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This Exchange stuff is getting complicated.
Old 08-03-2013, 02:40 PM   #1
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This Exchange stuff is getting complicated.

Background: Early this year, my wife started a job as a minister in a new congregation. Because I had good health insurance at my work, we didn't negotiate non-cash health insurance as part of the compensation package.

April 2013: I get kicked to the curb by Megacorp. Realizing we have options with both open enrollment through the church group plan (if we negotiated health insurance for 2014) and the coming exchanges, I took out a temporary policy for the rest of 2013 ($320 per month compared to $960 with COBRA) to bridge me until January 2014. Plus my loss of a good salary puts our income *way* below the 400% threshold for 2014 (probably closer to 200%).

So far, so good. I get it. But it looks like things will get really messy come September and October. For one thing, in August and September the church will get information from the group administering employee benefits (she already has her new 403B set up there) and we are to sit with council to determine whether they will offer a health plan to us for 2014, and whether (and how) it would affect how 2014 compensation is given. (There will be four plans in the new church program, ranging from the usual Bronze to Platinum with "Gold" being the recommendation from churchwide and the benefits team. IOW, sure, we could ask for a Cadillac plan, if we want to see her cash salary drop by several grand a year, so it may not be in our best interest to ask for the moon and stars.)

Also -- even if they did want to offer us a plan for both of us... as I read more into it, as a member of a federally recognized Indian tribe it appears that I (but not DW) could get a plan through an Exchange and not be subject to any cost sharing (copays or deductibles). So given that it seems like I really want to go to an Exchange since the church plan would come with cost sharing for me and cost us more (in reduced cash compensation, most likely).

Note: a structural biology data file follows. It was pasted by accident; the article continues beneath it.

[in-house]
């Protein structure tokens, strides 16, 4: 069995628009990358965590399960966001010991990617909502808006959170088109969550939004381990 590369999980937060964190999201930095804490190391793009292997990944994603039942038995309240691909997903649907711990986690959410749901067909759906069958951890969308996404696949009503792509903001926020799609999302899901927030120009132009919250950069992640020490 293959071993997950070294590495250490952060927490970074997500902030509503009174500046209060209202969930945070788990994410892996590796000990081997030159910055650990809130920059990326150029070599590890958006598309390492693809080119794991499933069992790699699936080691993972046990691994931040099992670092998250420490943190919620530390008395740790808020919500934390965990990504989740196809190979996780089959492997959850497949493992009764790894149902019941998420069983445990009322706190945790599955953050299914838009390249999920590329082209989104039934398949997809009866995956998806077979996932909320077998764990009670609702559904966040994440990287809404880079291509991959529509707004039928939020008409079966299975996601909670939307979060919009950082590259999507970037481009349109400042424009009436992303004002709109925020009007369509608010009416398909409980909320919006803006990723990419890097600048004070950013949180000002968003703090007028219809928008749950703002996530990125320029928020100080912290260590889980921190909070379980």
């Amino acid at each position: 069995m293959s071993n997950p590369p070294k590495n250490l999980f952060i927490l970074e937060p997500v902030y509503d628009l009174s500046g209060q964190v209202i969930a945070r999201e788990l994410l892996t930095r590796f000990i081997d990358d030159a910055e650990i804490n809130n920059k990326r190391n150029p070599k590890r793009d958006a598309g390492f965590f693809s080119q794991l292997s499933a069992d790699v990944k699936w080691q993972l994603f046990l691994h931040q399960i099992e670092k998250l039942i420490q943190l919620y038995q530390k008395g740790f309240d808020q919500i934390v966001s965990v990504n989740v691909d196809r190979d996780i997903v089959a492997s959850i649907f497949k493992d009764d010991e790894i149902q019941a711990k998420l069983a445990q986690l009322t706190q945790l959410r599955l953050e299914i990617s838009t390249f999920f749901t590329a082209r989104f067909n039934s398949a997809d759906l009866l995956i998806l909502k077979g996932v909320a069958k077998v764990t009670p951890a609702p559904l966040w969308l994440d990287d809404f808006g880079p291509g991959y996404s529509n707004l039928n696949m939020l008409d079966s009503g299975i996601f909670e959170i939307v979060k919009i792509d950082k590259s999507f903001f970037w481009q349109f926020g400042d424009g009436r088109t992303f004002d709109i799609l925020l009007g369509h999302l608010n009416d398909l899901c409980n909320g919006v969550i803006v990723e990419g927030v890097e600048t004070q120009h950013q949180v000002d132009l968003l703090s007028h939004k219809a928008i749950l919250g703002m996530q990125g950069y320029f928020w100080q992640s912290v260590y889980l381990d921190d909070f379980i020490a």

But then... if it makes sense for the church to cover her but not me... then we can we even *do* that? A married couple where one uses the Exchange and one doesn't... and then, like tax issues with MFJ and filing separately, does that change how the formulas for calculating poverty line go?

Yikes, this is making my head hurt! I guess I'm not looking for answers here, but just sharing how convoluted this can be based on your personal situation. And yet, by late October, our church council has to report to the benefits agency which plan they will be offering (if any). So I have to know what we are doing there before anything else and before even seeing how (if at all) we (or just I) sign up for an Exchange plan.
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Old 08-03-2013, 03:03 PM   #2
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I don't know the answers to the questions (especially how the Tribe stuff since I didn't know that was treated differently).

I do know that a few months ago I read an article that talked about people working for companies where the coverage was deemed "affordable" for the employee - i.e. cost less than I think 9.5% a year of salary. In that case, the employee couldn't get a subsidy through the exchanges. The employee could buy from the exchange but wouldn't get a subsidy.

Anyway, the issue was what would happen if family coverage was more than 9.5% a year of salary (I think that is the percentage but not entirely sure). Would that be considered "affordable" or not "affordable". Anyway, I read that regs had been issued that only the employee cost was looked at. So if family coverage was more than the threshold but employee coverage was less than than the threshold, then the spouse and kids couldn't get a subsidy by going to the exchange.

Again, don't know if this has changed since then. A lot of people were critical of the reg, but doing it this way decreased the number of people on employee plans who could get subsidies. The problem, of course, is that some people can't afford to pay more than 9.5% a year for family coverage, but won't be able to get a subsidy since the employee's coverage is less than 9.5%.